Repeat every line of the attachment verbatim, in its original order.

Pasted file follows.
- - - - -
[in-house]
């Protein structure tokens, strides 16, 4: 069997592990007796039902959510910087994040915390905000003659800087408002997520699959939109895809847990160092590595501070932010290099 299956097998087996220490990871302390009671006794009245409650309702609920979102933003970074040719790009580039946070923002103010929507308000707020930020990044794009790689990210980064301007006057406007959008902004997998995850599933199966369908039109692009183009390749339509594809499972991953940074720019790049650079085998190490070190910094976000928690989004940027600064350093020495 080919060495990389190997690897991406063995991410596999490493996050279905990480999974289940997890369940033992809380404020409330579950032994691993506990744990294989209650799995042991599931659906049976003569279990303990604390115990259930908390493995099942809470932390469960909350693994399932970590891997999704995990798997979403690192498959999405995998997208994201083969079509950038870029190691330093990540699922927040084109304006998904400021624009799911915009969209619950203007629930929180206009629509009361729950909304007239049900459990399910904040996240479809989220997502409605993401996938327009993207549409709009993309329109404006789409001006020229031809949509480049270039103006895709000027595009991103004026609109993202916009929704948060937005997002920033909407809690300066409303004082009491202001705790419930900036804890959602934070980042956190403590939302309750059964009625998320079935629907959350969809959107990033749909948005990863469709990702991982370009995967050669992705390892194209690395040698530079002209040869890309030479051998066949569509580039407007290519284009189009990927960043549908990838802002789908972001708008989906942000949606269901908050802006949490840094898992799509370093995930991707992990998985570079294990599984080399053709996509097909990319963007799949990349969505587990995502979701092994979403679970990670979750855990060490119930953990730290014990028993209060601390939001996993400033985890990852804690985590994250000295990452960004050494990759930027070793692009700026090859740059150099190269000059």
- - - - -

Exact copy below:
[in-house]
């Protein structure tokens, strides 16, 4: 069997592990007796039902959510910087994040915390905000003659800087408002997520699959939109895809847990160092590595501070932010290099 299956097998087996220490990871302390009671006794009245409650309702609920979102933003970074040719790009580039946070923002103010929507308000707020930020990044794009790689990210980064301007006057406007959008902004997998995850599933199966369908039109692009183009390749339509594809499972991953940074720019790049650079085998190490070190910094976000928690989004940027600064350093020495 080919060495990389190997690897991406063995991410596999490493996050279905990480999974289940997890369940033992809380404020409330579950032994691993506990744990294989209650799995042991599931659906049976003569279990303990604390115990259930908390493995099942809470932390469960909350693994399932970590891997999704995990798997979403690192498959999405995998997208994201083969079509950038870029190691330093990540699922927040084109304006998904400021624009799911915009969209619950203007629930929180206009629509009361729950909304007239049900459990399910904040996240479809989220997502409605993401996938327009993207549409709009993309329109404006789409001006020229031809949509480049270039103006895709000027595009991103004026609109993202916009929704948060937005997002920033909407809690300066409303004082009491202001705790419930900036804890959602934070980042956190403590939302309750059964009625998320079935629907959350969809959107990033749909948005990863469709990702991982370009995967050669992705390892194209690395040698530079002209040869890309030479051998066949569509580039407007290519284009189009990927960043549908990838802002789908972001708008989906942000949606269901908050802006949490840094898992799509370093995930991707992990998985570079294990599984080399053709996509097909990319963007799949990349969505587990995502979701092994979403679970990670979750855990060490119930953990730290014990028993209060601390939001996993400033985890990852804690985590994250000295990452960004050494990759930027070793692009700026090859740059150099190269000059």